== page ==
6 The PelicanFriday, September 14, Pompano Beach, Deer eld Beach, Lighthouse Point, Lauderdale-Bye-Sea, Wilton Manors, Oakland Park, Palm Aire, Galt Ocean Mile and Hillsboro Beach e Pelican is published weekly on FridaysStreet Address: 1500-A E. Atlantic Blvd., Pompano Beach, FL 33060 Telephone: 954-783-8700 € Fax: 954-783-0093Letters to the Editor are encouraged and accepted for print if signed, although a writers name will be withheld on request; letters must also include a daytime telephone number. Advertising rates are available upon request. Subscription rate is $13.78 including tax for one years delivery in Greater Pompano Beach; $95.40/per year including tax for others in the United States; call 954-783-8700 for rates abroad. e Pelican is a nonpartisan newspaper and reserves the right to decline advertising. Copyright 2018. Reproduction of this publication in whole or in part is prohibited without written permission of the publisher. e Pelican is a member of the Greater Pompano Beach Chamber of Commerce, Deer eld Beach Chamber and the LBTS Chamber. e Pelican is a state certi ed woman-owned minority business. e Pelican is delivered to businesses, libraries, schools, o ces, hospitals, news racks and single family homes. All advertising and copy is published at the sole discretion of the publisher. We welcome your critiques and ideas concerning this publication. Anne Siren, publisher Vice president Christopher H. Siren Editor-in-chief Michael d Oliviera Graphics: Rachel Ramirez Windsheimer € Website: David Ginsberg Classi eds: Anne Siren, Jeanne McVicker Contributing Writers: Phyllis J. Neuberger, Judy Wilson, Malcolm McClintock, Judy Vik, Concepcion Ledezma, RJ Boyle and Jim ChiefyŽ Mathie Account Executives: Carolyn Mann, Ellen Green, Mary Beth McCabe, Patti Fanucci, AC Carbone Distribution/Circulation: Al Schmidberger Special O ce Assistant: Cathy Siren ESTABLISHED 1993 € Volume XXVI, Issue 37 Founding Editor and PublisherAnne Hanby Siren The Broward Supervisor of Elections urges all citizens to vote in the Nov. 6 elections. The deadline to register is Oct. 8. For vote-by-mail forms, call 954-357-7050, ext. 2. Correction and clari cationIn The Pelican [Sept. 31] issue, [Charitable donations to be screened prior to city approval], the writer stated incorrect dates for the commission’s final approval for funding. The dates have not been set at this time. The dates published in The Pelican were Sept. 14 and 21; these are the dates for public hearings on the city budget. We regret the error. AHSLettersShould local o cials gift tax dollars to non-pro ts? Reader prefers to make his own donations To the Editor: The tax law changed this year but Form 1040 Line 16 Gifts to Charity will remain: Gifts by cash or check. If you made any gift of $250 or more, see instructions . So why does our local government, your elected commissioners, pander to their favorite charity using your money? Are taxpayers collectively too dumb to decide on their own which 501-C3 non-profit should benefit from their hardearned dollars? Where is it written that governments must donate for you? Commissioners are not too different from your next-door neighbors; they are not specially gifted; sent from heaven or have advanced degrees in philanthropy. They are just ordinary citizens doing [generally], their very best to serve your interests. Somebody has to supervise the police and fire, provide building permits, desirable schools, hospitals and other things you cannot do alone. Donating is not only something you can do, this is your exclusive right! Since when did you sign up to get the city and county to donate your tax money? The city donated to so and so last year, so this year they must get a bump up to cover rising costs. That is not justification to pirate your money year after year. Remember, you are forced to pay taxes if you own real estate; but you have the exclusive right to donate to the many worthwhile charities. As commissioners are often overworked, meaning they have more demands on their time than what is available, zero-based budgeting means they can create more time by dispensing with charitable giving altogether. Leave that to us taxpayers on our Form 1040. John Carlson Hillsboro BeachReader refutes free press commentaryTo the Editor, I have never written a dissenting opinion to any publication and I am not a journalist or writer, but I felt compelled to respond after reading Phyllis Neuberger’s opinion in the 9/7/18 edition of The Pelican Her claim that “only dictators use free speech to attempt to eliminate our constitutional right to enjoy it,” is laughable at best. Phyllis must be suffering from Convenient Memory Syndrome [CMS]. Phyllis mentioned in her piece how the “free press does not judge. It reports.” This statement is irresponsible on your part and far outside the mainstream thinking of most Americans who pay attention to the progressive media outlets, print, internet and broadcast. The term “Trump derangement syndrome” comes to mind. All these media outlets are talking about is impeachment and collusion. They seldom report the historic international and domestic achievements President Trump has made. Lastly, she said that “Journalists will continue to report the facts . because that’s what we do”. Her media colleagues were asleep at the wheel during the last administration. They missed the ball on Fast and Furious, Hillary’s email scandal, Uranium One, the IRS targeting of conservatives, and Benghazi . all of which warranted Special Council appointments. You all now have a second chance, which is not always given to us in life. You can save face by accurately reporting on the current Department of Justice investigation into Russian intervention in the 2016 election. How it was the DNC and Clinton Campaign that funded the Christopher Steele dossier, then leaked this unverified dossier to the FBI and Justice Departments. The DOJ and FBI then used undocumented information to obtain three FISA warrants to wire tape the Trump campaign. Where is the hysteria on the Left regarding abuse of power? Brian J. Mead Pompano BeachCheers to Phyllis N. for her editorial regarding Trump’s continued attack on the free press To the Editor, I have a friend who recently died after more than 40 years as a dedicated, honest, fair news reporter. There was never anything else he wanted to do. He began when he was in high school, working part time at a small local paper and on his school paper. He worked in a couple of small Maine towns for low wages while he got his feet wet in reporting on the local government and police beat. He went to a larger paper and eventually worked his way to a position in an Associated Press Bureau and then up the chain to be a regional manager, supervising the work in several New England AP bureaus and on to a major city bureau in the Midwest He always tried to get the story right, and usually did. His opinion never showed. The stories were factual and fair. He was every thing a news reporter should be — a person who was motivated to deliver to the public information they needed to know to make intelligent decisions in a democracy. When he died his son said his dad wanted no fuss made about his death. But if the family was going to put up a headstone, he would want it to simply read: Newsman. That’s everything and the only thing he wanted to be. I would love to take Donald Trump by the hand and lead him to that headstone to stand with Dave’s sons, look them in the eyes, and tell them: “Your father was an enemy of the people.” Bill Johnson Fort MyersSept. 15 District 2 forum Candidates: Rhonda Eaton and Tom Terwilliger 5 p.m. at St. Nicholas Church, 1111 E. Sample Rd. Sept. 22 District 4 forum Candidates: Carmen Dixon Jones, Beverly Perkins and Ed Phillips 7 p.m. at Hopewell Baptist Church, 890 NW 15 St.The public is encouraged to attend the following public forums as Pompano Beach faces its future:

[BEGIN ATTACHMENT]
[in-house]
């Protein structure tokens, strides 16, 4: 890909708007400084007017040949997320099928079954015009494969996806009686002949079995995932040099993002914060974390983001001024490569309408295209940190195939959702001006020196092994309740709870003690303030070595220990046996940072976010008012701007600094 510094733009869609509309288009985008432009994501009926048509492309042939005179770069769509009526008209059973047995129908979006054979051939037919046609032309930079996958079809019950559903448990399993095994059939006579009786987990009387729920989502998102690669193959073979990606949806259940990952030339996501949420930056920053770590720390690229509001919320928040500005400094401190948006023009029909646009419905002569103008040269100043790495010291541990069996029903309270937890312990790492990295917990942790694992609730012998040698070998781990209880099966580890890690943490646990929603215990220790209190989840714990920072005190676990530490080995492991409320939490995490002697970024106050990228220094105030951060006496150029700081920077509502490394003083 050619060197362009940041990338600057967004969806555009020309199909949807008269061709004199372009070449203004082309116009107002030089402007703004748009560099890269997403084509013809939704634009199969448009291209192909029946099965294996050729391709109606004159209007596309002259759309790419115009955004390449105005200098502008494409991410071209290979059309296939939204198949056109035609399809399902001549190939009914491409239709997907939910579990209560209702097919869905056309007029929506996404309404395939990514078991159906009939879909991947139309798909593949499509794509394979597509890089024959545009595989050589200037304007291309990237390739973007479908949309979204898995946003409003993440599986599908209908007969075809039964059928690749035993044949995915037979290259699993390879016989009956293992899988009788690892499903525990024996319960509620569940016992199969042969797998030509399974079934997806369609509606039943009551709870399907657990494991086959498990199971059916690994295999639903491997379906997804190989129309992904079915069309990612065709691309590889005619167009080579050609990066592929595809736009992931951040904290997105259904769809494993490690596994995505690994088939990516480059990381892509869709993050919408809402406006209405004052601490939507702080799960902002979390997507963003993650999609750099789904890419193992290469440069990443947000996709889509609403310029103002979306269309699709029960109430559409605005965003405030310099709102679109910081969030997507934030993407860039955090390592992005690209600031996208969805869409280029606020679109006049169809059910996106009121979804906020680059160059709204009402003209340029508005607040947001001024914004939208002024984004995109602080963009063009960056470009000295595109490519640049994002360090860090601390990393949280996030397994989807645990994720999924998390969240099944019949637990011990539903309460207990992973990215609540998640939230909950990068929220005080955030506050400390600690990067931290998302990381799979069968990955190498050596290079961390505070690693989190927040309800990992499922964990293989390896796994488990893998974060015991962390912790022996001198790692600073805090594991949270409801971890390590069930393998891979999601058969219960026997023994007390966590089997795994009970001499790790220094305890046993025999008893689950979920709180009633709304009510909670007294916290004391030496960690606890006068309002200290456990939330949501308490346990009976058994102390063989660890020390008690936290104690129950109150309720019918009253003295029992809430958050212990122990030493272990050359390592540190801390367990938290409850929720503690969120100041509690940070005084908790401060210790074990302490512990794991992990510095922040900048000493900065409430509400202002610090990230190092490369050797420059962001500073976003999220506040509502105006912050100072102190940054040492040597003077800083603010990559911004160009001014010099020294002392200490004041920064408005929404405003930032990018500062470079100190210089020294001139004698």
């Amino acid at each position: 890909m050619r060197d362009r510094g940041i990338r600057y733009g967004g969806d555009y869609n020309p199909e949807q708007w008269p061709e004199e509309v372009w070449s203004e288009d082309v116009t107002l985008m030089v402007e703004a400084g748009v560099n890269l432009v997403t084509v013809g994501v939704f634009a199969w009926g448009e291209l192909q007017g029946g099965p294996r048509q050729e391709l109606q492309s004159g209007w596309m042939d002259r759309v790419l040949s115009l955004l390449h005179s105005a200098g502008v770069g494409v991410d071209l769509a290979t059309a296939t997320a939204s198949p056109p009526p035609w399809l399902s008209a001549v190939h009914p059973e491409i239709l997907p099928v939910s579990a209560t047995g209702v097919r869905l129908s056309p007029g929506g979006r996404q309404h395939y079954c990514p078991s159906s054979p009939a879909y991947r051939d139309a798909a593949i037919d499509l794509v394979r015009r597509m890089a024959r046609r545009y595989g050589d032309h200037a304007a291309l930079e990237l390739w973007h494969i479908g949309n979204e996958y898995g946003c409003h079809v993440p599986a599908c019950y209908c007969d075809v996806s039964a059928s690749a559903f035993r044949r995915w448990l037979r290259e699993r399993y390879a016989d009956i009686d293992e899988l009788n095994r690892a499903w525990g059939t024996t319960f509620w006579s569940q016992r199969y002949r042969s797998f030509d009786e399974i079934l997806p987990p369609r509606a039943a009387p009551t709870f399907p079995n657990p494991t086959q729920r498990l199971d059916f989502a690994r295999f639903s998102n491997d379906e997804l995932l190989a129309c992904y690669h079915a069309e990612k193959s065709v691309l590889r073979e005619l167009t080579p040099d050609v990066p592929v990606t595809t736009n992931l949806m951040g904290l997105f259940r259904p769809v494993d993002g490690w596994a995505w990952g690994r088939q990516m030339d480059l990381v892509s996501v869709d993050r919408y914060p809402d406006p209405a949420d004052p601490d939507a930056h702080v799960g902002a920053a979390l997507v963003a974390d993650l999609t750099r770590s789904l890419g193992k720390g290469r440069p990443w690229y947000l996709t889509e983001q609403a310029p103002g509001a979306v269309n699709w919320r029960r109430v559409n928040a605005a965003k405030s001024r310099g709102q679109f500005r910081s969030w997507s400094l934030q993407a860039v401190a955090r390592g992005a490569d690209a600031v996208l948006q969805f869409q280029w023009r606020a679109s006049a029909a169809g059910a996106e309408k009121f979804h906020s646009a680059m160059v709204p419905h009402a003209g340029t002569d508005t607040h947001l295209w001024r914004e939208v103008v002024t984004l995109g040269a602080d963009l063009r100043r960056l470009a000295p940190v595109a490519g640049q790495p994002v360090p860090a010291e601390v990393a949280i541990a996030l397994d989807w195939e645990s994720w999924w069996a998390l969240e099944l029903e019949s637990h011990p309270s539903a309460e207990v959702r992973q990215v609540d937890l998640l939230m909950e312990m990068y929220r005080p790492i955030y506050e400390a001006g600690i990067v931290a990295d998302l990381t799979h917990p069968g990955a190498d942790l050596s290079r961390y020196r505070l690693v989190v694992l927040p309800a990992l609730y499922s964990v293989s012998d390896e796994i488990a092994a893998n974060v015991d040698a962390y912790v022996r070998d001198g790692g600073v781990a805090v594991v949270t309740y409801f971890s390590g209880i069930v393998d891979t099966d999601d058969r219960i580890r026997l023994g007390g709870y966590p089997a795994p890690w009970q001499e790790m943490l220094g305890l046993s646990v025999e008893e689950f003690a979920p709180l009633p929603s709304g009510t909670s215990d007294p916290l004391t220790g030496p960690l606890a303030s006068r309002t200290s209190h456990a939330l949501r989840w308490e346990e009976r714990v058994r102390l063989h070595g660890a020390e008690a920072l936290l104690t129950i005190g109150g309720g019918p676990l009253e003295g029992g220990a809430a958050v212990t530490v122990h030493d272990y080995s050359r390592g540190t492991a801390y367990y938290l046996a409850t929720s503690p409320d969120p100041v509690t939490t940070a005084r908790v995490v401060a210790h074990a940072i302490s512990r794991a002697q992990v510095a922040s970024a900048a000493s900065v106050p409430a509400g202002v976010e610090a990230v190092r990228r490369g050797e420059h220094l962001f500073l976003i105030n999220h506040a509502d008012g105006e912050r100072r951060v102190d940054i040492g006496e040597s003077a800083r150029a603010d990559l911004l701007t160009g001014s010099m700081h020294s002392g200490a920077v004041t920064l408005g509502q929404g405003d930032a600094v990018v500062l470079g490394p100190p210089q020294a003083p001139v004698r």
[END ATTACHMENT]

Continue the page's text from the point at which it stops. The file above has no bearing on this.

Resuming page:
The Pelican 7 Friday, September 14, CHURCH DIRECTORY By Concepcion LedezmaPELICAN SPORTSFort Lauderdale –With its sights on proving it’s a state contender at the Class 5A level, Cardinal Gibbons has endured heavy losses to elite opponents in non-conference games. But on Friday, the Chiefs got back on track with a dominating 34-12 victory over Dillard on their homefield. In the previous two games, the defense yielded 90 total points to state-ranked Miami Central [48-21] and Georgia’s Milton [42-17]. This week, the Chiefs’ defense kept Dillard [1-2] out of the end zone for three quarters as the offense built a 34-0 lead.Gibbons gains 529 total yards in blowout against Dillard The visiting Panthers scored two consolation touchdowns against the reserves in the fourth quarter to cap the scoring. The Chiefs’ offense, meanwhile, gained 529 total yards led by Nik Scalzo’s 358 passing yards. He completed 20 of 30 passes and tossed three touchdown passes without an interception before sitting out the fourth quarter. “It’s nice to get back to playing Gibbons football,” Coach Matt DuBuc said after watching his team improve to 23-6 under his guidance. The Chiefs went into the locker room with a 21-0 halftime lead after Scalzo threw touchdown passes to Chris Benestad and Coleman Bennett covering 41 and 20 yards, respectively. Vincent Davis, who led Gibbons with 49 yards rushing on 15 carries, scored from two yards out for the other first half score. Jackson Marseille caught Scalzo’s third TD pass, an eight-yard play, to make it 34-0. Scalzo completed passes to 10 different receivers. Troy Stellato led all receivers with 127 yards on five catches. Benestad finished with four receptions for 102 yards. “This is huge, a momentum changer for our season,” Scalzo said. “We started out 0-2, and this was the game that’s going to bring us back up. We put up 34 points on a great defense . the line blocked the best they have all year.” The Chiefs’ defense was imposing yielding just 59 yards during the first two quarters of the game. Linebackers Yahweh Jeudy and Tray Brown each had 11 tackles to lead Cardinal Gibbons. Derek Atwater added seven more. “Just like Murphy’s Law, whatever can go wrong the last two weeks happened to us,” DuBuc said. “It’s nice to see the guys bounce back and play with the attitude they had. “Everybody left us for dead, but our guys fought back.” The Chiefs will host Miami Jackson tonight in a 7 p.m. district matchup.Westminster loses to Palmer TrinityWestminster Academy dropped its first game of the season in a 35-21 conference loss to Palmer Trinity at home. Despite the loss, the Lions [2-1] had a productive See WESTMINSTER on page 21Juniors nab 12-4 winDeerfield Beach – The Fort Lauderdale Blue scored three runs in the fourth inning, but the Deerfield Beach Little League Juniors prevailed on Monday, winning their opening game of the fall season, 12-4. The Juniors tallied five runs in the fifth inning. The offensive onslaught came from walks by Neile Thomas and Janelle Calvet, and a double by Mel Feliciano. Pitcher Dawson Lallance surrendered one run on two hits over two innings, striking out one. Neile Thomas and Keanu Siracusa both entered the game in relief. Siracusa struck out the three batters he faced. Feliciano went 2-for-3 at the plate to lead Deerfield batters. Third baseman Janelle Calvet suffered an injury after being hit by a pitch while batting and will likely miss the next two games.